Entering through Leicester’s Orton Square early in the morning, I was aware that Comic Con Leicester had already sold out such is the explosion in all things that were once considered firmly in the realm of “geek”. Now popular with the mainstream, my local Comic Con already had a snaking queue around the large building and at the entrance was a gull-winged DeLorean from Back to the Future for photo opportunities. So far so good. And the day just got better.


Once inside, the Athena venue covers multiple floors and was once a cinema so has many tiers and balconies. After attending a number of other comic cons that are so often in large and flat arena-style settings, it was hugely refreshing to see the stalls set up across all the levels which meant that even if you were at the back of the auditorium, you were so high up you could still see the stage and lots of people dressed up.


With very welcoming staff and assistants, I wandered through the stalls, gaming zones and zombie make-up artists and was impressed by the range and quality of everyone showcasing their work and skills.


Obviously, Leicester was well represented with illustrator Rachael Smith whose comic The Rabbit has recently be nominated for best book at The British Comic Awards www.rachaelsmith.org At the next stall, Ryan Button who donated a Pan’s Labyrinth print for one of our early competitions showcased his brilliant drawing skills with amazing prints featuring Transformers, Skeletor and Stormtroopers as well as his dabbles as a storyboard artist of local films www.rbillustration.com


Also previously on our site and promoting his latest comedy webisodes was Thomas Crook and his two cartoons www.cheesemen.co.uk & www.afrogoblinandchums.co.uk Another Leicester favourite was “Zombie Ed” from Terror 4 Fun who runs the longest running film festival in the area and was suitably done up in undead make-up scaring the patrons where he could www.terror4fun.com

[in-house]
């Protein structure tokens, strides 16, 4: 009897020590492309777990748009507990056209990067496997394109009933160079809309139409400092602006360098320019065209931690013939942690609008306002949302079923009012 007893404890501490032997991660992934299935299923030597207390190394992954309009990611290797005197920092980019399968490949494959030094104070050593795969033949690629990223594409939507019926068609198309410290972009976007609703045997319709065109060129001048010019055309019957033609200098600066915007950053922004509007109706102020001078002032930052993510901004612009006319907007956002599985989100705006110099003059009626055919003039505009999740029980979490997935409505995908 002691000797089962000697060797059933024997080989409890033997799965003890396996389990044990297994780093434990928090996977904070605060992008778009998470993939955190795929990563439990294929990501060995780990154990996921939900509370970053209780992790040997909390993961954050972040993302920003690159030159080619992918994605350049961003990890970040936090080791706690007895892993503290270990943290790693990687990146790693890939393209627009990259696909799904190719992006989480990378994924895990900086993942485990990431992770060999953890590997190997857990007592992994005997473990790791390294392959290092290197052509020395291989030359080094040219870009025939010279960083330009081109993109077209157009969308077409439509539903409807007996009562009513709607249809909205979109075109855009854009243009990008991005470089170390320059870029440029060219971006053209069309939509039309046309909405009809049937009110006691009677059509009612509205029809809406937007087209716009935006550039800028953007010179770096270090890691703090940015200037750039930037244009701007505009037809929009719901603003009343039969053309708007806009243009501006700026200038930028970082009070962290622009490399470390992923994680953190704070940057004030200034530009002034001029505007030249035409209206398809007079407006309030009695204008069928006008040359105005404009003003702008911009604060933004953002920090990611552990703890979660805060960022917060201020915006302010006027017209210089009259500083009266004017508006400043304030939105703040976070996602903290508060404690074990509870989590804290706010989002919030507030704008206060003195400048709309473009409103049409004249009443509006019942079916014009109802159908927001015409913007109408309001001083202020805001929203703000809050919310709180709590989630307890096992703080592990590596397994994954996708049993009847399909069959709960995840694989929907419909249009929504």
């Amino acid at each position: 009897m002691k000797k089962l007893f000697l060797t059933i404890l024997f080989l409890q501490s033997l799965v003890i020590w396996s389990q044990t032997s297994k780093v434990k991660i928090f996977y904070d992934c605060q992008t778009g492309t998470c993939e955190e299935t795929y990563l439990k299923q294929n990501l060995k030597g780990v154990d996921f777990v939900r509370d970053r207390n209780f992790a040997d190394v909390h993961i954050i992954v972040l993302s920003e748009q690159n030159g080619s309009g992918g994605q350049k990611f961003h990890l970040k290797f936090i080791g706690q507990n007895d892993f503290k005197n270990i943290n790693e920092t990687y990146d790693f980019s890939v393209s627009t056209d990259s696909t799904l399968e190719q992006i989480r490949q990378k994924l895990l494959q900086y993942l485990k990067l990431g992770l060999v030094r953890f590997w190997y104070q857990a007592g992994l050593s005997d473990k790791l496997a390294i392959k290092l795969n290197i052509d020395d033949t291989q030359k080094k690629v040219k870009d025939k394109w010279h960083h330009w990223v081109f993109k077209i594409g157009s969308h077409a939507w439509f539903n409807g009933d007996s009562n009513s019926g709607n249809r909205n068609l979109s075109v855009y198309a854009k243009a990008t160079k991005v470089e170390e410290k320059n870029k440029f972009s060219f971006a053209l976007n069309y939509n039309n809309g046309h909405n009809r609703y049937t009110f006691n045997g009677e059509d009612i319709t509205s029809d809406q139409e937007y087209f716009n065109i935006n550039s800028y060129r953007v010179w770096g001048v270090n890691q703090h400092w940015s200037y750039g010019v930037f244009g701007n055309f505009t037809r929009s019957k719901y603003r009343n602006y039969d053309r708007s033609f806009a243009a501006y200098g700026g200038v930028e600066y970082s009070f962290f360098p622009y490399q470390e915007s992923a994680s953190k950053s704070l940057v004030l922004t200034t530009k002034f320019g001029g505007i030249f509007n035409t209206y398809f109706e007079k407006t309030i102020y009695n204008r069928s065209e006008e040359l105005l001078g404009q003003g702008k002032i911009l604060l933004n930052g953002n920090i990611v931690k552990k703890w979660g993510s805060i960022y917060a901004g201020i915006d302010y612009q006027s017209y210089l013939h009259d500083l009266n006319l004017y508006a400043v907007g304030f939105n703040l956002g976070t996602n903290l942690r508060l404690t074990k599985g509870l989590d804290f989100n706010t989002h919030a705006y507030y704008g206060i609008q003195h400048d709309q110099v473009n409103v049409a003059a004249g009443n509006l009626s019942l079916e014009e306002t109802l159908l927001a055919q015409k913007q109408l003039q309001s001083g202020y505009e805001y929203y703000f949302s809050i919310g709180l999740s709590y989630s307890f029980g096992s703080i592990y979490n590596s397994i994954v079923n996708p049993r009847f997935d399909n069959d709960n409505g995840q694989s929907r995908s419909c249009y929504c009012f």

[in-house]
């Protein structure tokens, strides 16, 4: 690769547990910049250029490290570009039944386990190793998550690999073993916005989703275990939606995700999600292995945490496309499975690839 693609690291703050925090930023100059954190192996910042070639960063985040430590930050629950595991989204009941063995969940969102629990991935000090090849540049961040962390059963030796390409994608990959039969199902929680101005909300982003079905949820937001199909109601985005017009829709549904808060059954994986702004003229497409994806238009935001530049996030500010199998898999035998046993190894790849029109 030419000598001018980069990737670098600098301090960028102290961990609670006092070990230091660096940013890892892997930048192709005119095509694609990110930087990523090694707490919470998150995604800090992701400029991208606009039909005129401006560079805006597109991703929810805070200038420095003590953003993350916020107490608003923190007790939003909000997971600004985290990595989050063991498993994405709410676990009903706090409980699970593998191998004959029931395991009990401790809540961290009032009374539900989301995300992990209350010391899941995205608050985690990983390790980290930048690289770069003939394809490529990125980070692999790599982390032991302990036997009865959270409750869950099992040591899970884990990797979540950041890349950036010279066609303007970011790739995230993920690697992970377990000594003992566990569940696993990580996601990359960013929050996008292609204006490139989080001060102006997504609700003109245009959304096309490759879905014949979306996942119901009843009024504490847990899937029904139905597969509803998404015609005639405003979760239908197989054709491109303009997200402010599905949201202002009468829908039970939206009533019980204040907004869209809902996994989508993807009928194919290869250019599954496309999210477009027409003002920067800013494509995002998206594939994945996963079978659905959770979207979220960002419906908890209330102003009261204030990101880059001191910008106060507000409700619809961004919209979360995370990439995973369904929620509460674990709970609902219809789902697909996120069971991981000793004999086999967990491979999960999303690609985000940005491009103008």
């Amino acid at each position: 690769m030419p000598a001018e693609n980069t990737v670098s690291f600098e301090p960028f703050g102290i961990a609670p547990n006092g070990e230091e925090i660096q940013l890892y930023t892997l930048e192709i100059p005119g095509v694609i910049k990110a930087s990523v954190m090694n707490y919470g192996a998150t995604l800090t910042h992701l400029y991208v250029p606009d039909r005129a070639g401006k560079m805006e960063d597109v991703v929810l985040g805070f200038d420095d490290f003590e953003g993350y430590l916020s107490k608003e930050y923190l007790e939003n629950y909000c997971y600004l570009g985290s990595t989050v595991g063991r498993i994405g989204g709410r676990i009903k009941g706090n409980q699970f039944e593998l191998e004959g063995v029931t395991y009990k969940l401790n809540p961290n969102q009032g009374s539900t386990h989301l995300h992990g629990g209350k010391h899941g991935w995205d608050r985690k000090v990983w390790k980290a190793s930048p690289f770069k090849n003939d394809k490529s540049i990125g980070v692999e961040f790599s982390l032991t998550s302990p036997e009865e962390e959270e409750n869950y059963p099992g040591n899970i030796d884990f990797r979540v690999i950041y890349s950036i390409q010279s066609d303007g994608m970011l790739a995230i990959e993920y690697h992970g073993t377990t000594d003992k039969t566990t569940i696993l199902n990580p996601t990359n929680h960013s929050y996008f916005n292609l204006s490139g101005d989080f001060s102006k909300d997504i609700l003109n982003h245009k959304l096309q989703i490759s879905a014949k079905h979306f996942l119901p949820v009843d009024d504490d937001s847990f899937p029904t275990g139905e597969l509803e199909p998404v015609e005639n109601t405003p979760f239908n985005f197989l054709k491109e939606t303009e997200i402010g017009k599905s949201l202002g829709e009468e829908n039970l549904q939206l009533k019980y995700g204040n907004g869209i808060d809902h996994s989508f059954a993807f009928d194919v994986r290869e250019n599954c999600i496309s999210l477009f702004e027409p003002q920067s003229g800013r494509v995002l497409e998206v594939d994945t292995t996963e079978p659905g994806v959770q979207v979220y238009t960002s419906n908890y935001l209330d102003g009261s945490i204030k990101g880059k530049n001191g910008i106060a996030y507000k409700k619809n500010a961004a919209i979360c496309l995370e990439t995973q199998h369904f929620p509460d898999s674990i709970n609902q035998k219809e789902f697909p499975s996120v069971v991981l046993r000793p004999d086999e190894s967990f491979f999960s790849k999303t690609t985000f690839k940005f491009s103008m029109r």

I was hugely impressed with the film-related poster art of John Pearson who also creates comics and his movie-inspired work can be seen at his website here www.johnjpearson.co.uk I found a musical connection with artist David Millgate whose Iron Maiden t-shirt complimented my own and his 2000AD and Predator artwork showcased the Leicester artist’s talents with paint and brush https://twitter.com/davidmillgate


Also already featured on Midlands Movies, it was great to see Lincolnshire film “The Drift” by Backyard Productions showcasing their successful sci-fi feature. Filmmaker Darren Scales brought along a scale model of one of the spacecraft which showed the passion he and his crew put into creating large ideas on a small budget. Follow the film on Twitter - @bypuk @thedriftmovie


Comic artists were extensively showcased (obvs) and some of the talent included German artist Anja Uhren (http://anja-uhren.blogspot.co.uk) whose art is influenced by her own travels whilst Vanessa J Hill http://vanessajhill.tumblr.com is informed by military, sci-fi, fantasy and more. Keith Chan graduated from the University of Wolverhampton in the Midlands and specialises in cartooning in various mediums and genres (www.keith-chan.co.uk) and artist Verity Hall had a fairy tale aesthetic in her teenage coming of age comics http://www.comicsy.co.uk/midnightmilk


Hoshi-Kou https://www.facebook.com/HKillustrations is inspired by Manga and Japanese woodcut art as well as tattoo design and another artist with Asian influences was Lauren Rowley in her comic Bubblegum girl http://www.laurenrowley.co.uk


More locally, Leicester illustrator Rebecca Mansfield also creates animation which can be seen via Vimeo at http://rebeccamansfieldart.tumblr.com whilst fellow Leicester-based Drew Askew works on storyboards, comic books, children's books and commissioned work. www.inkandbooze.com. Based in Birmingham, Steve Tanner of Time Bomb Comics has been publishing one-shots and graphic novels from historical horror to mind-bending science-fiction since 2007. http://www.timebombcomics.com